GARY | Jonvae Johnson is s-o-o-o-o fast, he plays volleyball by himself.
The West Side junior left a trail of smoke at last week's Highland Sectional by figuring in four firsts — the 100 (10.97), 200 (22.13), running second leg on the 400 (42.29) and third leg on the 1,600 relay (3:23.39).
You expect that from a gifted athlete who began track at age 6 and has been a regular at the AAU nationals.
"He can be as good as some of those who have gone on before him," said long-time Cougars' coach Gene Johnson, no relation. "We've had some sprinters who could just flat out run and were blessed with the gift of speed.
"He's blessed also and his work ethic is right on target."
Jonvae spent his first two years at Lake Central, where a meniscus injury hampered his track career. He also plays football for his father, Jason, and is mulling scholarship offers from Ball State, Cincinnati, Eastern Michigan and Toldeo.
This is his first full season of high school track.
"I've never been a big track fan, but having run for so long, it just became a talent I never really knew I had," Jonvae said.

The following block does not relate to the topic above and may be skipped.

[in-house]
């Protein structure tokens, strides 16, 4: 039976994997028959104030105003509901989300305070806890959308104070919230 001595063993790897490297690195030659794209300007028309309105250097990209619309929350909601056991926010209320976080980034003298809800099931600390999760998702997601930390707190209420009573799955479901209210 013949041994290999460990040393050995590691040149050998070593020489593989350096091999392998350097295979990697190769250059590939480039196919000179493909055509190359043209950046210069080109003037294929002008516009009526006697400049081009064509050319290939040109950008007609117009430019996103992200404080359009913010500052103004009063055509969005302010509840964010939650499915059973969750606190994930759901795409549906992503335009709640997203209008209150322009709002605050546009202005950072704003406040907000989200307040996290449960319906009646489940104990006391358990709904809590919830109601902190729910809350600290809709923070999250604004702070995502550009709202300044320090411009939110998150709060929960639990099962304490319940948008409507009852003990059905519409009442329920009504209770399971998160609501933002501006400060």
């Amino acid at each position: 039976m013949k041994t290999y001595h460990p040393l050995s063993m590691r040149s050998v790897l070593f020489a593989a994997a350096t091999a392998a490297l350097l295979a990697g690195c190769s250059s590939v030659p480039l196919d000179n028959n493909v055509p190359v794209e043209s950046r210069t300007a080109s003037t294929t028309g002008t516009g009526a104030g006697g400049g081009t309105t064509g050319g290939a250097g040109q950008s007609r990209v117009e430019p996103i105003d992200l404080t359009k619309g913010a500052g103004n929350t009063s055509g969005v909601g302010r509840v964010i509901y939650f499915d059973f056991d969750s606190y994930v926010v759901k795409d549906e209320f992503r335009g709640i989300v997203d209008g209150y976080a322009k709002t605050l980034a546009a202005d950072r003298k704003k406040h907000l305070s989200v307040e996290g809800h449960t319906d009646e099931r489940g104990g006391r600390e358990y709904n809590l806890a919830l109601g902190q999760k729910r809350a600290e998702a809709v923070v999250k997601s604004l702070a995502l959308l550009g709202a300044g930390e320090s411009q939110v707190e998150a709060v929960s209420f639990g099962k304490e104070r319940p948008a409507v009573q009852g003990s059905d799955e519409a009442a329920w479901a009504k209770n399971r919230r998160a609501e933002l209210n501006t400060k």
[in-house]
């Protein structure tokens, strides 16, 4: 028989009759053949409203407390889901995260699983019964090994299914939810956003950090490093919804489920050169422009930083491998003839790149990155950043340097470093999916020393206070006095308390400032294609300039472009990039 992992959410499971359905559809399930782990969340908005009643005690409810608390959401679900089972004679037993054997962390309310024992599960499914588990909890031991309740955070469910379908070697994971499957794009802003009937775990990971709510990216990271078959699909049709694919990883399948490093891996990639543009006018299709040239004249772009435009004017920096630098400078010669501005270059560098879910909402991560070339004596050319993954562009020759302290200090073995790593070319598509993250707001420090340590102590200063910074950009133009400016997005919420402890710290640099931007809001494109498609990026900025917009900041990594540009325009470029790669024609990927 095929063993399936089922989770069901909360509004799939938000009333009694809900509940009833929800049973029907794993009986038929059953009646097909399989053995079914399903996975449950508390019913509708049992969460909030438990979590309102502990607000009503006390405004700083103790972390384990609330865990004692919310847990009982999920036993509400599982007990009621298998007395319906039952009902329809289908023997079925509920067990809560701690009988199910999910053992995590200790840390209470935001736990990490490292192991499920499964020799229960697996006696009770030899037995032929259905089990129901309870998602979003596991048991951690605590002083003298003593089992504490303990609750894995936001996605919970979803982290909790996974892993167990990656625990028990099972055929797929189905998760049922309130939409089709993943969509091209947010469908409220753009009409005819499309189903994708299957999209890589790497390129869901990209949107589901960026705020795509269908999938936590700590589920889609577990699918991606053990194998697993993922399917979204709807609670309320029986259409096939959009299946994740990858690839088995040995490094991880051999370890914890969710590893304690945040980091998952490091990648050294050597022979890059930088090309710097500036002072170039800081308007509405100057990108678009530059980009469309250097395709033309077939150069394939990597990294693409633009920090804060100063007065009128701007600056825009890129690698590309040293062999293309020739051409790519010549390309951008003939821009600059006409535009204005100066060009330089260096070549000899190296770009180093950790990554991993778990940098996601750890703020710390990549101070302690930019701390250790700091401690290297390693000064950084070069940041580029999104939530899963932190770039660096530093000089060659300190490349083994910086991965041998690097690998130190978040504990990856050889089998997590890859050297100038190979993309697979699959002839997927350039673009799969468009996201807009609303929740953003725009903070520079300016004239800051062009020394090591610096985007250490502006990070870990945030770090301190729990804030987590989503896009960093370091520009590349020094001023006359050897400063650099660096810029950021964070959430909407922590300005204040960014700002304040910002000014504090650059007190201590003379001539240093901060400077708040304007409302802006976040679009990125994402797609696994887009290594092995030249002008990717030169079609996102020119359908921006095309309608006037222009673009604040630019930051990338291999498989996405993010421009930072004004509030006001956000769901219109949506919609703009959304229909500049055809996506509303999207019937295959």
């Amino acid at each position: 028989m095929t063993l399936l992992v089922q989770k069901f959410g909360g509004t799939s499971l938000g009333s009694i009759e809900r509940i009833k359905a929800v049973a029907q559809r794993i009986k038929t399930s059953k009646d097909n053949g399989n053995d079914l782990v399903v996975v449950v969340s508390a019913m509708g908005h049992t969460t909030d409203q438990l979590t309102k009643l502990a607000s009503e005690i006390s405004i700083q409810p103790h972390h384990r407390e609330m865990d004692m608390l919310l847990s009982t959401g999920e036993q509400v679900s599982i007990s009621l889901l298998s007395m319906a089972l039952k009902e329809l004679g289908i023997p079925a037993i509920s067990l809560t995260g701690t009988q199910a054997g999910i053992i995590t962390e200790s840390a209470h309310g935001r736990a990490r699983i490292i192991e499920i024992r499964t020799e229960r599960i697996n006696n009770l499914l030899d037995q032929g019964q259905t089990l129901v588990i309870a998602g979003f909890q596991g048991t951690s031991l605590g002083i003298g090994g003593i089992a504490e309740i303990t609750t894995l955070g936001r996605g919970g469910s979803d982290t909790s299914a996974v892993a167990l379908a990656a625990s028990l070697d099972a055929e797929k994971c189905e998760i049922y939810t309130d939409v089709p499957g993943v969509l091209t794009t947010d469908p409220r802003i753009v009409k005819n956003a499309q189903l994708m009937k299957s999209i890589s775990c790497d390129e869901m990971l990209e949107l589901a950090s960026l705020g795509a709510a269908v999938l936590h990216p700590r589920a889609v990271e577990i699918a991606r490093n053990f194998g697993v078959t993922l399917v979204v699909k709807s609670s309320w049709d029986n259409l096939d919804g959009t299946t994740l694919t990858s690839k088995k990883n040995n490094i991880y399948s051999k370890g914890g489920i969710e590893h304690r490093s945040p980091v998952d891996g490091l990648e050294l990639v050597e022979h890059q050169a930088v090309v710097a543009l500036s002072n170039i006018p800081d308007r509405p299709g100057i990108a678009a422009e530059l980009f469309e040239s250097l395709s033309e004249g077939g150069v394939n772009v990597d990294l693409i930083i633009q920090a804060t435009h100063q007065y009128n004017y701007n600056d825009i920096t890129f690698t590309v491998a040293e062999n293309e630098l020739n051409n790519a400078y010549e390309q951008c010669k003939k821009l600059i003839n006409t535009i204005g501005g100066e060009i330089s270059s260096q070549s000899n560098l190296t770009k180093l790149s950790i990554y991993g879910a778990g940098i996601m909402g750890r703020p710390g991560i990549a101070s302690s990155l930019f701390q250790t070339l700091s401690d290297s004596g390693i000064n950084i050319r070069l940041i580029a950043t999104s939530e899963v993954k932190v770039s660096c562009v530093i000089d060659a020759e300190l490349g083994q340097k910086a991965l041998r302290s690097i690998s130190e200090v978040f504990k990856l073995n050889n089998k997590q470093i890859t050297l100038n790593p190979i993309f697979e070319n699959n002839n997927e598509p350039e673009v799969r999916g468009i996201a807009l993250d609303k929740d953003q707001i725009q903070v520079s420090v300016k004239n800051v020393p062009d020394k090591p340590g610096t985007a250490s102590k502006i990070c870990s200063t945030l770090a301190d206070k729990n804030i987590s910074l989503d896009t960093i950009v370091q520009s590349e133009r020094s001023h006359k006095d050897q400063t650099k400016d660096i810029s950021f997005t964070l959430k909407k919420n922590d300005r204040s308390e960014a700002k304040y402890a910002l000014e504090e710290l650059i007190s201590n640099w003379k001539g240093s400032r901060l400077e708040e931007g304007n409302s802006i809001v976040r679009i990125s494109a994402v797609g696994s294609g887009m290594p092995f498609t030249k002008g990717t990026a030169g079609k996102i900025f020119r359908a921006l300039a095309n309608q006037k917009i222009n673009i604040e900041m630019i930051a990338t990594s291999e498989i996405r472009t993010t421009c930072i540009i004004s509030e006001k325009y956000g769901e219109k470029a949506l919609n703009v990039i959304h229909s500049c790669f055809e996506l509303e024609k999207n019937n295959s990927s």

"I'm not afraid of the competition. I just run."
His routine at the starting line never changes.
"I make the sign of the cross and I say to myself: 'Think fast. Think fast.' I keep my head down and then pop out," said Jonvae, whose strength is the middle of the race.
"People tell me I have an unbelievable kick. I don't really notice it but my teammates say I'm jogging. I tell 'em I'm running full speed but they don't believe it."
Jonvae has been beaten only once this season, in Ohio, heading into today's Valparaiso Regional.
His sectional times were personal bests, though he ran the 100 in a hand-held time of 10.68 at Highland.
Talk about dedication. The West Side track has mini-potholes. The scoreboard is faded, as is the football pressbox. The high jump, long jump, shot put, discus and pole vault stations are inferior to suburban schools.
But that doesn't stop Jonvae and teammates from making a full commitment to their track program.
"There have been so many (great athletes) that have come out of West Side and I just want to be in that conversation," Jonvae said.
"Yeah, it is very hard to have pride. West Side has one of the biggest stadiums in Indiana, even if it's torn up and manipulated. But we try our best to put our programs back on the map."
The sectional championship at Highland was the Cougars' first since 1997.
It's a start.